January 31, 2018 12.18 pm This story is over 54 months old

Drivers furious at state of crumbling roads in and around Lincoln

Are potholes an issue in your area?

As the winter weather conditions continue, potholes have become an increasing issue in and around Lincoln.

Drivers have reported damage to their vehicles, and said they often have to ‘weave’ around potholes in a bid to avoid potholes in the road.

Many readers have contacted The Lincolnite to complain about uneven and crater-ridden roads. Particular hotspots included the A46 at Nettleham and Longdales Road in uphill Lincoln.

Lincolnshire County Council spends around £50 million on highway maintenance each year.

The council repaired 4,000 potholes in December 2017.

If a pothole is considered a safety issue, which usually means it is 40mm or deeper, it should be dealt by the council within the following timescales:

  • A roads and the busiest B roads – Made safe within 24 hours and a repair arranged
  • B roads and the busiest C roads – Seven days
  • C roads and unclassified roads – 28 days

These timescales can be affected by other factors, e.g. bad weather, high traffic levels. More minor potholes, which are less than 40mm deep, can take longer to repair, with most being dealt with within three months.

Potholes on Nettleham A46. Photo: Steve Smailes for The Lincolnite

‘Roads are crumbling’

Following a post on The Lincolnite Facebook page, hundreds of readers commented with their experiences of potholes in the Lincoln area.

Jane Austin said: “The A46 between the bypass and Welton is horrendous and dangerous, Scothern Lane, between Dunholme and Scothern, and the road between Nettleham and Scothern are all horrendous, as are most of the roads around Lincoln.”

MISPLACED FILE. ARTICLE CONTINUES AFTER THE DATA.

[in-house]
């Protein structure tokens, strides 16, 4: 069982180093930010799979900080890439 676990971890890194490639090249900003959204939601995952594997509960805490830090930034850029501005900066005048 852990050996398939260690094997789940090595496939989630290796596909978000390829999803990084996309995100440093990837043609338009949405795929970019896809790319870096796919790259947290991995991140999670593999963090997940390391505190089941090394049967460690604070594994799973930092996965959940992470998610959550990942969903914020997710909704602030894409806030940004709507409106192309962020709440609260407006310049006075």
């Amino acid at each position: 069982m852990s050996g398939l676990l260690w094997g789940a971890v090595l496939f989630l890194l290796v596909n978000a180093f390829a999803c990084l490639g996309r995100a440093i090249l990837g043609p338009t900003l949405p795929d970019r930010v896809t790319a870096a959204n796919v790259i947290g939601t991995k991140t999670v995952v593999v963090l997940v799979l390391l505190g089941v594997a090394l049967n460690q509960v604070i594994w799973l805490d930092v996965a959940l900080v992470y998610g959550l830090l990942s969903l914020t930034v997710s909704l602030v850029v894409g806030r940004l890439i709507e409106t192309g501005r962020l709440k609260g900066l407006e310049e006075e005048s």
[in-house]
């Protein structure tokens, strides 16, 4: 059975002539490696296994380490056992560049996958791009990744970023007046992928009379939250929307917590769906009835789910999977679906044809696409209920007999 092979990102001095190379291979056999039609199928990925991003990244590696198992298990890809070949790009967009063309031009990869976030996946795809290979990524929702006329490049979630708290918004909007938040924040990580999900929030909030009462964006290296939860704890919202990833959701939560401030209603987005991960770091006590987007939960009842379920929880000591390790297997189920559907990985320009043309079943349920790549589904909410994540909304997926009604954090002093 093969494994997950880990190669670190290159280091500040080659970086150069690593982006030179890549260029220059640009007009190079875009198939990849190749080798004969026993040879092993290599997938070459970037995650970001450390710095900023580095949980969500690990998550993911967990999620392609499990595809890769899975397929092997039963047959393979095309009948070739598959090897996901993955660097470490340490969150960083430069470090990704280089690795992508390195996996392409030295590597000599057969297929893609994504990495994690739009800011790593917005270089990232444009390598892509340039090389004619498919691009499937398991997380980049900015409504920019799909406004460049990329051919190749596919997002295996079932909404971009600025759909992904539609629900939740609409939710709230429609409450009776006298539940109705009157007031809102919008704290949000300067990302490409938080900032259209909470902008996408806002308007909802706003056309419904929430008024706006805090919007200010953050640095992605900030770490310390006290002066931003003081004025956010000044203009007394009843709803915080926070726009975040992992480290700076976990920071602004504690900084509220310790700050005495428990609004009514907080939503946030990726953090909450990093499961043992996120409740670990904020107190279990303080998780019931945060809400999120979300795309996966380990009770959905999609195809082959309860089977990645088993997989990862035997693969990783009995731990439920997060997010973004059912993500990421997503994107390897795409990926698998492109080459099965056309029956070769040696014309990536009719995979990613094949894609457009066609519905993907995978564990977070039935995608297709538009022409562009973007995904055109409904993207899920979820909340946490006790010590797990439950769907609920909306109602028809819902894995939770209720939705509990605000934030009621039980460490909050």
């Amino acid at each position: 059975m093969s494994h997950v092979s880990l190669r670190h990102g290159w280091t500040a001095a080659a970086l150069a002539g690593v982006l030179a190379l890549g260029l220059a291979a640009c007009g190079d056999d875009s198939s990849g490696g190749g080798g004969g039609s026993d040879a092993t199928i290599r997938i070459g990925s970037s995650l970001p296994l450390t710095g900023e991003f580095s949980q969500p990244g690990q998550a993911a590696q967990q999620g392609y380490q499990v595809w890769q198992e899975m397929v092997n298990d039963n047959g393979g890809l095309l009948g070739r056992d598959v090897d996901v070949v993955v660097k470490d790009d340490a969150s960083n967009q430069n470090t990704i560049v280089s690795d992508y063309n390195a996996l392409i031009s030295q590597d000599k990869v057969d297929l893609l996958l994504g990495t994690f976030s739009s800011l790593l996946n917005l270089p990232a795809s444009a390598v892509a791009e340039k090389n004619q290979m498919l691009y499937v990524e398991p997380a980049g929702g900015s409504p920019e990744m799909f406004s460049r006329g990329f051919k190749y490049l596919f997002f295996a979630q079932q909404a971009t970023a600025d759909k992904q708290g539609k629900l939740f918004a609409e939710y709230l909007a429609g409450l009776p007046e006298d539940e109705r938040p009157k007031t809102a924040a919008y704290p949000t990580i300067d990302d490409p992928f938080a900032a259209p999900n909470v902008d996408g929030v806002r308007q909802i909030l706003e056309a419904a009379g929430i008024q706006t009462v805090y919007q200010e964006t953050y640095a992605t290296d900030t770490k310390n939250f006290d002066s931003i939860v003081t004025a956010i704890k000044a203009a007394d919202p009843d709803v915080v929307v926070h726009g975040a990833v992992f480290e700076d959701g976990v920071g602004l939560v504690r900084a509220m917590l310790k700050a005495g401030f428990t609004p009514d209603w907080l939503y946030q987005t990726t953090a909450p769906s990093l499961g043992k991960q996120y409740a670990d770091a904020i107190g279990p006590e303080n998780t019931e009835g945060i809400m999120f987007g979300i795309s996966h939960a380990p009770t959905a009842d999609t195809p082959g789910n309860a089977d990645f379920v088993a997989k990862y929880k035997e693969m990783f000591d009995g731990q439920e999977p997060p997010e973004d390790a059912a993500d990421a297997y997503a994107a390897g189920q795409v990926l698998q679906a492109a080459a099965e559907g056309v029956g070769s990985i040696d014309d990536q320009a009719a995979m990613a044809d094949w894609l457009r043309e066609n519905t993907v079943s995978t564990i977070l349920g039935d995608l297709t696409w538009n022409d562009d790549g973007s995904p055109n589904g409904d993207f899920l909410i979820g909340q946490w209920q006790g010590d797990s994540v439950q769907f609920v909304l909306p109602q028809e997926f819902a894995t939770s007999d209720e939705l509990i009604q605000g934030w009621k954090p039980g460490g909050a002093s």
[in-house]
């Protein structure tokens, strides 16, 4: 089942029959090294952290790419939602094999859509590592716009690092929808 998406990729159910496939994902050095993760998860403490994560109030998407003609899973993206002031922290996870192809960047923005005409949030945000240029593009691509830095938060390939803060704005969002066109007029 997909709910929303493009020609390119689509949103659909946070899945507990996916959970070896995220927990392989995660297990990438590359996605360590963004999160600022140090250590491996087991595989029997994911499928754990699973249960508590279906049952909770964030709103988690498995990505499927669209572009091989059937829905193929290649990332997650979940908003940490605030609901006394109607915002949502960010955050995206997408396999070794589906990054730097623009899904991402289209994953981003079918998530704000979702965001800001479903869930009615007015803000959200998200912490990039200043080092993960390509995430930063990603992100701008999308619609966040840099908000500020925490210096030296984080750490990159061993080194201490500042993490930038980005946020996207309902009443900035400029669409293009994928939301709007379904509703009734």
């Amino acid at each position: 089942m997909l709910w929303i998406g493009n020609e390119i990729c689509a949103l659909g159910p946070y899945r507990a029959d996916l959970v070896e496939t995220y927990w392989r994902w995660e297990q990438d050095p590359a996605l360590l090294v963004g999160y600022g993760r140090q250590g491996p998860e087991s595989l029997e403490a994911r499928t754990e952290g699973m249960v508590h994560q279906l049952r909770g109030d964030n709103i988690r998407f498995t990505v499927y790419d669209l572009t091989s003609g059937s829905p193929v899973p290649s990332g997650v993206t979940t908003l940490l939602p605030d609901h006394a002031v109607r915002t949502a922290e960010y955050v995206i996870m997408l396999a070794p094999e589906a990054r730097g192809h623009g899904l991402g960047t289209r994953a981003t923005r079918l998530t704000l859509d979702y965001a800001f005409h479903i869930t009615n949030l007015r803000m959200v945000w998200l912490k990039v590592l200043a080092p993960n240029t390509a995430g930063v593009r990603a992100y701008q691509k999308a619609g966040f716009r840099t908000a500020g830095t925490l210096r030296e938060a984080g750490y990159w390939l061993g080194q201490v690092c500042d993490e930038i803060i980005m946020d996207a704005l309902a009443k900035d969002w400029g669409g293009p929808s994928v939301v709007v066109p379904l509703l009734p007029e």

Ben Lilley added: “A46 Nettleham is a joke, cars are weaving to miss the potholes.”

Neil Gillard said:

“Nettleham A46 is an accident waiting to happen.

“It’s been reported yet still nothing been done about it.”

Sue Hall added: “Longdales Road cycle lanes heading towards Ravendale Drive are horrific at the moment.”

Robert Tighe commented: “I have to say working in a lot of different villages, I’ve not known it this bad for potholes, some stretch of roads are crumbling, it’s shocking.”

After being contacted by The Lincolnite, the council said work would begin to repair potholes on Longdales Roads and the A46 at Nettleham ‘within the next few days’.

Photo: Steve Smailes for The Lincolnite

‘£50m on potholes only goes so far’

Councillor Richard Davies, Executive Member for Highways at Lincolnshire County Council said: “We’re repairing thousands of potholes every month, with over 4,000 dealt with in December alone.

Lincolnshire County Councillor Richard Davies. Photo: Steve Smailes for The Lincolnite

“Dangerous defects are fixed as a matter of urgency, with other issues being prioritised and dealt with as resources allow. That way we can keep on top of things as best we can.

“Broadly speaking the timescale for a repair will depend on the severity of the pothole and the type of road it is located on.

“It’s normal for more potholes to develop at this time of year, but the weather this year has been particularly bad for the roads. The combination of wet weather, freezing temperatures and mild spells means potholes are even more likely to form.

“The council spends a total around £50 million on highways maintenance each year. While this sounds like a lot of money, we have 5,500 miles of road to maintain and that funding will only go so far.

“It’s for that reason that we are calling on the government for fairer funding for Lincolnshire. If councils here received the average funding for council areas in England, the region would benefit from £116 million of extra funding for services every year – some of which could be used towards highways repairs.

“This would make an enormous difference.”

To report a highways fault, click or tap here or call 01522 782070.

Potholes on roads maintained by Highways England, for example the A1 at Grantham, can be reported by calling Highways England on 0300 123 5000.